figure 1. Visitor vs Resident

Visitor vs Resident typology seems to be mapping individuals’ online engagement. These narratives seem to class certain people together based on the attitude that they have towards technology and how they utilize it. Some people only use the Internet to complete certain tasks while others are forever online. What qualifies one to be ‘Visitor’ or ‘Resident’ it entirely depends on the attitude one has towards the use of technology, and whether their uses are continuum or just once in a while.

figure 2. Here is Dave White Explaining in details

However, the Concept of mapping individuals’ online engagement is not new to scholars, now we have the typology (Visitor Vs Residence typology) before this typology we had (Digital Immigrant VS Digital Native) and, it has been greatly debated by By Ofer Zur, as (Digital Immigrant) & Azzia Zur, as (Digital Native). Even though this typology has been widely criticized. Honestly I like the typology proposed by Ofer Zur and Azzia Zur.

Regardless of where one does fall within the spectrum, whether you are a resident or visitor. You are browsing websites either on the personal level or at the organizational level ( sometimes referred to as Institutional). What is the difference between organizational vs Personal level? This levels are usually referred to as modes of engagement.

Figure 4. Mode of engagement on Personal Vs Institutional/Organizational

The difference between David White (Visitor vs Resident typology) and that of Ofer Zur and Azzia Zur, (Digital Immigrant VS Digital Native).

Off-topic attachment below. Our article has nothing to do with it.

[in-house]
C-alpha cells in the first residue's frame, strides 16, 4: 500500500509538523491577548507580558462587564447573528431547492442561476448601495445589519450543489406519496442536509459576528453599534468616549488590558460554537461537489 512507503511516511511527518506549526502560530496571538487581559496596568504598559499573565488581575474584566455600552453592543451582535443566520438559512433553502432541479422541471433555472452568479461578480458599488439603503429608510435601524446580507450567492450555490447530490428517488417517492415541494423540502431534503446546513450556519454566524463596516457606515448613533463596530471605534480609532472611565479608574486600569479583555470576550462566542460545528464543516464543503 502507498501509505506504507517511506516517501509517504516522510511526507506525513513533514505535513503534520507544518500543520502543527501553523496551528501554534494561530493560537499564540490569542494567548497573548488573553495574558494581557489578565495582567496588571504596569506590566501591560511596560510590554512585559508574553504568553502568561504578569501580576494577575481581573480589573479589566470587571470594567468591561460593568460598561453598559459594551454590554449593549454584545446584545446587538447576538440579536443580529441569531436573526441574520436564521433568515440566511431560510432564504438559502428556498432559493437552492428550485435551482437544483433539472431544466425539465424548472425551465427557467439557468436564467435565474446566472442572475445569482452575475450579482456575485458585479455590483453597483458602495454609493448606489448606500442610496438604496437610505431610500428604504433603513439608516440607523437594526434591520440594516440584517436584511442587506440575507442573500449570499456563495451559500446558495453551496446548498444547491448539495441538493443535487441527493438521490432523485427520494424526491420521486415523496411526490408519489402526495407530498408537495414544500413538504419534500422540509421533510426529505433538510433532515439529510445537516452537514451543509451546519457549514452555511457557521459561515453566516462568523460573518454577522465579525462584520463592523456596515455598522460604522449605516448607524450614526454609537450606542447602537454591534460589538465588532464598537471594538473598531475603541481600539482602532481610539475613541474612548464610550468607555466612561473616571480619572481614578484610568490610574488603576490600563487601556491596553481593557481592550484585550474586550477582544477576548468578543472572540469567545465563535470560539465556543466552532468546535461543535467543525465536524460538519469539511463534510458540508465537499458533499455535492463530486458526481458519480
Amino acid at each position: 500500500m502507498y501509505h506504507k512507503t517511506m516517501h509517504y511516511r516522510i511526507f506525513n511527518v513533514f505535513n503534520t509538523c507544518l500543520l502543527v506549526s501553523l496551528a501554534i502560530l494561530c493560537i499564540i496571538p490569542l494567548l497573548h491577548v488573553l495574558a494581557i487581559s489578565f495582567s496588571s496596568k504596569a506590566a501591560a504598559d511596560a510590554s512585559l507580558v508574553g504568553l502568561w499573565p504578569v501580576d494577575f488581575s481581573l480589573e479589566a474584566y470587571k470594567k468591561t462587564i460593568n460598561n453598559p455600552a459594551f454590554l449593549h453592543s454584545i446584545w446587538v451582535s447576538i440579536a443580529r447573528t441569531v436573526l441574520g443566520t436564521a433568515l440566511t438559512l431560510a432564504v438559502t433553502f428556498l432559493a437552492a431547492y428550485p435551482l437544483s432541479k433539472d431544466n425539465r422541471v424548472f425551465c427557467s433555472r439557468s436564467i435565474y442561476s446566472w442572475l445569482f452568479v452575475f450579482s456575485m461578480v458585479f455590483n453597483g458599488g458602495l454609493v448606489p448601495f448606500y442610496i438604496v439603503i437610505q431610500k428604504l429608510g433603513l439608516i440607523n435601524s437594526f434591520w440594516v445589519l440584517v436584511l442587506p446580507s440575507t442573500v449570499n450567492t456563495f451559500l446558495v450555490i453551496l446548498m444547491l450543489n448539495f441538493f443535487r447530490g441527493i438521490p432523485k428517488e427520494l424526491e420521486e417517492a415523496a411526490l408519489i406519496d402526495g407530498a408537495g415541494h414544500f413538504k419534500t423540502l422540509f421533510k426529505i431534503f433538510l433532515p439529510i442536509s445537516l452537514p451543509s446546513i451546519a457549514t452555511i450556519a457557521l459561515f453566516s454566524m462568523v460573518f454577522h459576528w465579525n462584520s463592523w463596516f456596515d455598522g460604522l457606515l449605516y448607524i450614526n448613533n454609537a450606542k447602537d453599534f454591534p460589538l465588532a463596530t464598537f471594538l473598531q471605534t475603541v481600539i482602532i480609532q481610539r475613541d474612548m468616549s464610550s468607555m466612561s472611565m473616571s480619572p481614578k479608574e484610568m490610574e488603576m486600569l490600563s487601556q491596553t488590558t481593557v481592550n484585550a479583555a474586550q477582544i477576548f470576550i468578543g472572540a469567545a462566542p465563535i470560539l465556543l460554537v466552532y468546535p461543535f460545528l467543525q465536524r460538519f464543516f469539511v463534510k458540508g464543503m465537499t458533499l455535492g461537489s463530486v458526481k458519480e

It is said that The Visitor refers to participants who use internet or visit website to fulfill a transaction but seldom leave a hint or indication of their online activities. In other words, The Visitor alludes to members who use websites to satisfy an exchange however once in a while. i.e. Visitors use their cell phones to pay their bills for a while, and go offline (Wright, et al., 2014).

On the other hand, Resident is the total opposite of what a visitor is. Resident can be monitoring their social activities online. Typically, they do have more than one account. They build platforms which allow people to interact, engage actively with their followers or teams (White & Le Cornu, 2011).

Digital native” is a term for individuals conceived in the advanced age, this classification is Sometimes alluded to as the “iGeneration” or is characterized as being brought into the world with “computerized DNA.” Conversely, the expression “digital immigrants” alludes to the individuals who were conceived before the computerized age which can dated back as 1964 and who experienced childhood in a pre-PC world (Zur & Zur, 2011).

Digital natives in the most broad terms, digital natives talk and inhale the scripting language and the web culture into which they were conceived, digital immigrants will never connect with innovation, passion, ease and as normally as the digital natives who grew up with Technology (Zur & Zur, 2011).

Limitation of Visitor vs resident typology

Limitation of David White (Visitor vs Resident typology) is that it fails to recognize the fact that even though some people may be born and raised around technology, some may by choice be techno-phobic, resulting in them being Visitor or digital immigrant.